“Mary, Did You Know ….!” – Luke 2:33-35†


Today is the Feast of “Our Lady of Sorrows”


By tradition, the Catholic Church dedicates each month of the year to certain devotions.  This month, it is “Our Lady of Sorrows.” The Memorial of Our Lady of Sorrows takes place today, the day after the “Feast of the Triumph of the Cross.” We are to remember the suffering Mary endured as she stood at the foot of the Cross and witnessed the humiliation, torture, and death of her Son.




Yesterday, (and 1 week shy of six months of trying), I weighed myself and officially passed the “century” mark by a half-pound.  100 Lbs lost in 51 weeks has actually been fairly easy for me.  My mind set is healthy living, and never using that four letter word that is not even allowed to be uttered in my house – “DIET!”  After all, “DIET” is 75% “DIE.”  I am on a “LIVING” plan with God’s help (and yours).

Basically, All I have done is to stop eating processed foods and deep-fried items.  I eat whole grains, low-glycemic veggies and fruit, a lot of fish and chicken, a little pork, and very little beef.  Also careful of any sauces and all sodium levels.  Along with exercise (I love swimming) and journaling all food and exercise, I pray a lot!!


Today in Catholic History:

†  608 – St Boniface IV begins his reign as Catholic Pope
†  1352 – Death of Ewostatewos, Ethiopian monk and religious leader (b. 1273)
†  1803 – Death of Gian Francesco Albani, Italian Catholic cardinal (b. 1719)
†  1859 – Death of John LA Luyten, Catholic Member of Dutch 2nd parliament, dies at 72


(From the “On This Day” Blog Site
otday.wordpress.com) &/OR
“Today in Catholic History”



Quote or Joke of the Day:


Suffering with truth decay?  Brush up on your Bible.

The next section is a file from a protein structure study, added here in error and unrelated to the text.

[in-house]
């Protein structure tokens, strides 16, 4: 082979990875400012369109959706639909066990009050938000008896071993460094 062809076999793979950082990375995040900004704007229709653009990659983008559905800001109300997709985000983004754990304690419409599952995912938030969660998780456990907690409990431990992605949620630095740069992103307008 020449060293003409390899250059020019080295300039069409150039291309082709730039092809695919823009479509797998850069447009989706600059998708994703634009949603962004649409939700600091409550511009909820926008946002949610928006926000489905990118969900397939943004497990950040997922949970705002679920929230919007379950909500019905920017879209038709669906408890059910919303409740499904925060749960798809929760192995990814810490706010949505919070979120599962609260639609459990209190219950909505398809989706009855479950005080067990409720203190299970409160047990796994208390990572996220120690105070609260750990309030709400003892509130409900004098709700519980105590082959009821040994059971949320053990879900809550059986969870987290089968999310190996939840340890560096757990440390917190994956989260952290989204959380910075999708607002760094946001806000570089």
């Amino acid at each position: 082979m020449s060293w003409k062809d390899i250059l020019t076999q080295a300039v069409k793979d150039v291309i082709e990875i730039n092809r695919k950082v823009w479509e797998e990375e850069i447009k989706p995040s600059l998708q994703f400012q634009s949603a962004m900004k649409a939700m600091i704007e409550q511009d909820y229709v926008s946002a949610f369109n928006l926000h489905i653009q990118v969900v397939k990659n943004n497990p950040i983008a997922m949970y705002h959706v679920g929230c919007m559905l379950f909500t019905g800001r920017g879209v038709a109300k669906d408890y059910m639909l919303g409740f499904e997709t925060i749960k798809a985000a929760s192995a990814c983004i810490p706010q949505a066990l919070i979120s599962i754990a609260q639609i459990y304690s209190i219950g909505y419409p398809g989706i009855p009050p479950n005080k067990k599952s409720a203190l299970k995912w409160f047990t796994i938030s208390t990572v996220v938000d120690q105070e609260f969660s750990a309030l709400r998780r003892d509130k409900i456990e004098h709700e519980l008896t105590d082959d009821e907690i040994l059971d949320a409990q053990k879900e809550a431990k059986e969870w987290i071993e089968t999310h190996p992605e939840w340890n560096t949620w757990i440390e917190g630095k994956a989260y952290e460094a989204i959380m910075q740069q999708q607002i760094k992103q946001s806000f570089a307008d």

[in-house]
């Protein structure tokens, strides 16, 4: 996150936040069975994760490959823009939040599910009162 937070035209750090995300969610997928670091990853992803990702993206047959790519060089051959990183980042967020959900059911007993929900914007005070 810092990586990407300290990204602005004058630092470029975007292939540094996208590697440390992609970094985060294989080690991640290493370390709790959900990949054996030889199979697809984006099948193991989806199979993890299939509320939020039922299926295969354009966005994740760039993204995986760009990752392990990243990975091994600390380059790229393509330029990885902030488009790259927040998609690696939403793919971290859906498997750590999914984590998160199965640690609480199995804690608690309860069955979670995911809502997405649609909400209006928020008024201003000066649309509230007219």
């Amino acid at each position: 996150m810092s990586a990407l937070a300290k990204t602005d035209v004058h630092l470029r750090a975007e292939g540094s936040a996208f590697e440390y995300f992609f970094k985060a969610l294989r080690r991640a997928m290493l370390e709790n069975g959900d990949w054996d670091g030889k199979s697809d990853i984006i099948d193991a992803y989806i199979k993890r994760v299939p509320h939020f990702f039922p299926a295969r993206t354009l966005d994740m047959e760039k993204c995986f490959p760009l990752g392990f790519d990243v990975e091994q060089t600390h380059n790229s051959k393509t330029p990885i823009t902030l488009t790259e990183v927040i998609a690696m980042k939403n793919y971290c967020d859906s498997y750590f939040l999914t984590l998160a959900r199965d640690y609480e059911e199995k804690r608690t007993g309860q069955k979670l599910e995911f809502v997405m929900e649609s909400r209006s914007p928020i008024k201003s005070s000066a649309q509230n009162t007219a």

Today’s reflection is about Mary’s sorrows for Jesus, and for all of us in need.


33 The child’s father [Joseph] and mother [Mary] were amazed at what was said about him [Jesus]; 34 and Simeon blessed them and said to Mary his mother, “Behold, this child is destined for the fall and rise of many in Israel, and to be a sign that will be contradicted 35 (and you yourself a sword will pierce) so that the thoughts of many hearts may be revealed.”    (Luke 2:33-35)


On this upcoming December 1st, my wife and I will be celebrating our twentieth wedding anniversary.  I can still remember kneeling next to her on the altar, holding her beautiful hands, and vowing to God that I will “love, cherish, and keep her in sickness and in health ….”  God also said the same vows that day to both of us.  My covenant with Jeanine is also a covenant with God – the ultimate, and only papal approved, love triangle.

My love has yet to cease increasing in intensity for her with each and every day.  I still consider us in our honeymoon period!  But boy, was I naïve on that happy day!  Our day-to-day relationship has also had some serious setbacks, disappointments, and challenges that had to be mutually surmounted.  Marriage, though wonderful and exciting it its own nature, is also extremely hard work – something I could not truly realize twenty years ago!  True love is patient, kind, generous, and triumphs through, and over, all the bad times.

I do not believe it would be wrong to state that the Blessed Virgin Mary is the most blessed and honored person to come from God – the “twinkle” in His eye!  It is hard for me to even picture in my mind the extreme joy and glee Mary had in the role of being God’s mother, and the challenges for her that this role also encountered.  Mary had to frequently contemplate and wonder about both hers and Jesus’ life, but also treasured the words and actions she saw unfolding before her very eyes as Jesus grew to adulthood and throughout His public ministry.

She also experienced the deepest and most profound of human sorrows.  Mary was not untouched by the various reactions and consequences in the role of being Jesus’ mother.  Her blessedness as mother of the Lord was challenged by her son Jesus who describes true blessedness as “hearing the word of God and observing it.”  In Luke 11:27-28, a woman in the crowd called out to Jesus saying, “Blessed is the womb that carried you and the breasts at which you nursed.”  His reply, “Rather, blessed are those who hear the word of God and observe it.”  

This saying by Jesus Christ, a true beatitude, should in no way what-so-ever be inferred as an admonishment of His mother. Rather, it emphasizes that attention to God’s word is more important than any biological relationship to Him: Jesus.  This is what is meant in verse 35, “(and you yourself a sword will pierce) so that the thoughts of many hearts may be revealed.”